Evolution of tetraploid meiosis (PNAS)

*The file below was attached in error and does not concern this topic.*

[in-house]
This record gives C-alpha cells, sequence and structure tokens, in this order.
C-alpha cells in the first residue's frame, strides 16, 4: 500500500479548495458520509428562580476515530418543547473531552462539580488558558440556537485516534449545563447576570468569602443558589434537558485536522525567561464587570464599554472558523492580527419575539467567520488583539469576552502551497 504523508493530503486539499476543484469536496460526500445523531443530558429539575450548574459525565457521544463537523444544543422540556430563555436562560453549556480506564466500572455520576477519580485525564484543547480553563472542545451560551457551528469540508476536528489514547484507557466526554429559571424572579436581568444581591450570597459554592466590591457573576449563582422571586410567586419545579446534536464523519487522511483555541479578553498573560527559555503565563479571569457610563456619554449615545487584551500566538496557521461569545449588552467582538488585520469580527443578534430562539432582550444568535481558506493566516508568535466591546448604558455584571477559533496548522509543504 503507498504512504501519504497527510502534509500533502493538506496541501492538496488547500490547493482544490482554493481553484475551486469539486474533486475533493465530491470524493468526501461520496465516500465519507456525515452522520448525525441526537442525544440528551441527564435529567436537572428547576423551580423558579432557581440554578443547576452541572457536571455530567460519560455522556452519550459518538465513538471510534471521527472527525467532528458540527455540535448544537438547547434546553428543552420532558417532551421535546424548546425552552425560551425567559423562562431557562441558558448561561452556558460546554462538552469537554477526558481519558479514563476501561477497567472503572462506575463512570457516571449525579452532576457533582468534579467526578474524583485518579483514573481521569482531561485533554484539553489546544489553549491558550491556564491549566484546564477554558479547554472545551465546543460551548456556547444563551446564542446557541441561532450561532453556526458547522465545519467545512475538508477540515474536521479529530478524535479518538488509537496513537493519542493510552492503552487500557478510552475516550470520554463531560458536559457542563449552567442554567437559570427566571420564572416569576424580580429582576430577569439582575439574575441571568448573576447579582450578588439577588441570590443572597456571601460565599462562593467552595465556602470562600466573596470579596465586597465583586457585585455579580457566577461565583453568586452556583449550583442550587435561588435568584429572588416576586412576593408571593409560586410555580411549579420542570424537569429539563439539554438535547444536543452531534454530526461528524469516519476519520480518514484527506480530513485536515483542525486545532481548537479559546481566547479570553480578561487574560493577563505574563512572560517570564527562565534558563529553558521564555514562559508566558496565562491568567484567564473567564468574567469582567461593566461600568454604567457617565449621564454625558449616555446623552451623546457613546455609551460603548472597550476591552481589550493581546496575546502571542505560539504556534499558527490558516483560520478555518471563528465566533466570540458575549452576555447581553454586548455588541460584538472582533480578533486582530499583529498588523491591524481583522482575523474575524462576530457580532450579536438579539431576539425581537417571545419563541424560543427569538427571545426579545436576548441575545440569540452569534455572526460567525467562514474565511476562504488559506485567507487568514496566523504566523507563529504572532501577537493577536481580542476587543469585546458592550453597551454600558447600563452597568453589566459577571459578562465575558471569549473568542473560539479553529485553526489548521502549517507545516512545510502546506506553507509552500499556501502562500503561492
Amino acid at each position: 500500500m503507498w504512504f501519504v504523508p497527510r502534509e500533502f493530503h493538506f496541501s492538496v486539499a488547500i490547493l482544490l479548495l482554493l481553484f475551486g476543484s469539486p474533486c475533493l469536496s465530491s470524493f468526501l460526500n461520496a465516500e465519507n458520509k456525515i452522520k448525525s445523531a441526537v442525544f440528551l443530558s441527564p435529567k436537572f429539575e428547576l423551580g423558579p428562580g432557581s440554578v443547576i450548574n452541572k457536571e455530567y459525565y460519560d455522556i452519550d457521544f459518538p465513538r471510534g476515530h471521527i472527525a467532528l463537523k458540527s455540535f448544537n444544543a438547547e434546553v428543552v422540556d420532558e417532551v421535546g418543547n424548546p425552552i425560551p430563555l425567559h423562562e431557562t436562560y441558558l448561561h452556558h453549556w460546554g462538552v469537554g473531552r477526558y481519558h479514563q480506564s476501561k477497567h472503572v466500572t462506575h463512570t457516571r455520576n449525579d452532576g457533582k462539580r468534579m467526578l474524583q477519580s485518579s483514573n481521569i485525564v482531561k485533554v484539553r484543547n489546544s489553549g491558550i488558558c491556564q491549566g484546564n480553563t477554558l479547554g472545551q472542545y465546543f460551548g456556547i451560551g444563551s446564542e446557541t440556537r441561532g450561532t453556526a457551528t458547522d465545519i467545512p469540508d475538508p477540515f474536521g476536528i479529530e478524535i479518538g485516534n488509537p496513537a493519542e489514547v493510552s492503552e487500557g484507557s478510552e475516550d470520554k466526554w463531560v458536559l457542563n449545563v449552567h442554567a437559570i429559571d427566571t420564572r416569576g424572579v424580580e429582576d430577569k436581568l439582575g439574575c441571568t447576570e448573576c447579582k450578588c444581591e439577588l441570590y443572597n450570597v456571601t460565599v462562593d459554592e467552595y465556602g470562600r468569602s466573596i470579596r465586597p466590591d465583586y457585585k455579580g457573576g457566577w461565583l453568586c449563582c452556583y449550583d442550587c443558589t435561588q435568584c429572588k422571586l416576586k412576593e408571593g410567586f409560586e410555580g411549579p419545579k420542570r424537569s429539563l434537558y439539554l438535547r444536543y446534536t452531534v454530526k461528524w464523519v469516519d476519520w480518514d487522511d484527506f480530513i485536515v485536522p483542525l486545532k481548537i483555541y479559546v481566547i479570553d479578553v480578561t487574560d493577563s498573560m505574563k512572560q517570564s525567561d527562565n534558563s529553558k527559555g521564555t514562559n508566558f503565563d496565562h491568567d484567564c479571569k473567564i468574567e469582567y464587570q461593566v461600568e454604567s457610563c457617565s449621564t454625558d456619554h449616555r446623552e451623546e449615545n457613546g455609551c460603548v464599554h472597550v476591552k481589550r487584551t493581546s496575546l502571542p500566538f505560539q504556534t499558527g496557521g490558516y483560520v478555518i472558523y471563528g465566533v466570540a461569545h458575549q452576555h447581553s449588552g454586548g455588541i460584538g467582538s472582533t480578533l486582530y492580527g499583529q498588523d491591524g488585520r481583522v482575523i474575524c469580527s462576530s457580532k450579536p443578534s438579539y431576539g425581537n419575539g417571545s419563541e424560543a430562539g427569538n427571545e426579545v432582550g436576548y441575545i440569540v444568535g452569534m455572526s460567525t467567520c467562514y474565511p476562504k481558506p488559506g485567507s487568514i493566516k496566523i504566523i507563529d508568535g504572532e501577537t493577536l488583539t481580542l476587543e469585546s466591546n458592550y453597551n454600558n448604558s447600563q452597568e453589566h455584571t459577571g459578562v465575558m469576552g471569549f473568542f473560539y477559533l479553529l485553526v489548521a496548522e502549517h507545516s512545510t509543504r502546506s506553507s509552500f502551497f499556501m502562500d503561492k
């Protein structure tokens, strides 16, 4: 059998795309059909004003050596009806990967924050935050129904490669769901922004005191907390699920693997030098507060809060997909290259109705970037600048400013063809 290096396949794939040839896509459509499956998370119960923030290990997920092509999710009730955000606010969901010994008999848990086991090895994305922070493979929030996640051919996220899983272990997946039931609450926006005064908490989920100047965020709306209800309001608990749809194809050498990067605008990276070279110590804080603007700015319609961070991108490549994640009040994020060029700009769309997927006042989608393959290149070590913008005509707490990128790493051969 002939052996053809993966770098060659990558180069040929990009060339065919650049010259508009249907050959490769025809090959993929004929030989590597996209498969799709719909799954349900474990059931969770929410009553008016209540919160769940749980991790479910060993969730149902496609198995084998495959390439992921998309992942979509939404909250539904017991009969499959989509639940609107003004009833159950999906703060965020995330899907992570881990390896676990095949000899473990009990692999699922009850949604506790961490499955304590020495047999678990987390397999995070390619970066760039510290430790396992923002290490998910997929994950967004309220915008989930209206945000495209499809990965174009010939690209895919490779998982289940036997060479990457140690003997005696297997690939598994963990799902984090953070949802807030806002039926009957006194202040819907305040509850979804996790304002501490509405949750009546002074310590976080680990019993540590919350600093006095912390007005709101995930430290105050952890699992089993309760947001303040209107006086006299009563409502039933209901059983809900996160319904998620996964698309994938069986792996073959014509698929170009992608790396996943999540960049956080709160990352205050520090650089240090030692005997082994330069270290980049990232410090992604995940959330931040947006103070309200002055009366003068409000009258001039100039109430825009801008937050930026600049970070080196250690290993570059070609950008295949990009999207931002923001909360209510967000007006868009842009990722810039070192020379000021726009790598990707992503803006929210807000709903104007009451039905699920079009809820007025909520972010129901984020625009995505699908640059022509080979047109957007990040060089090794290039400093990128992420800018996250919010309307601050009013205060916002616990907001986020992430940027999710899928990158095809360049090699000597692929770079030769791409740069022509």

Genome duplications are common in plants and thought to be an important contributor to evolutionary innovations, but the increase in ploidy that results from a genome duplication also presents challenges for reproduction. Because there are four sets of homologous chromosomes in the derived tetraploid (instead of two in the diploid ancestor), establishing one-to-one pairing between homologs in meiosis can be a problem. Failure to form such “bivalents” leads to segregation errors and reduced fertility. This would prevent newly formed tetraploids (neopolyploids) from becoming established. However, the plant world is full of polyploid species, meaning that evolution in many cases is able to overcome this obstacle. One way to understand how this could happen is to compare the meiotic division machinery between diploids and tetraploids. Arabidopsis arenosa is an ideal system for this type of investigation because there are both diploid (ancestral) and tetraploid (derived) subpopulations available for comparison. Two meiosis genes, ASY1 and ASY3 are under selection in the tetraploid, suggesting that they may play important roles. These two genes both code for proteins that localize to the so-called chromosome axis, which is central to meiotic pairing. In this paper, Morgan et al. introduce the ASY1 and ASY3 alleles from the diploid ancestor into the tetraploid and notice how this changes several aspects of chromosome behavior during meiotic pairing. In particular, they observe an increased frequency of harmful multivalent pairings. However, the overall effect size was modest. The authors predict that small changes in many genes (including ASY1/3) are needed to cope with the challenges of tetraploid meiosis. (Summary by Frej Tulin @FrejTulin) Proc. Natl. Acad. Sci. USA 10.1073/pnas.1919459117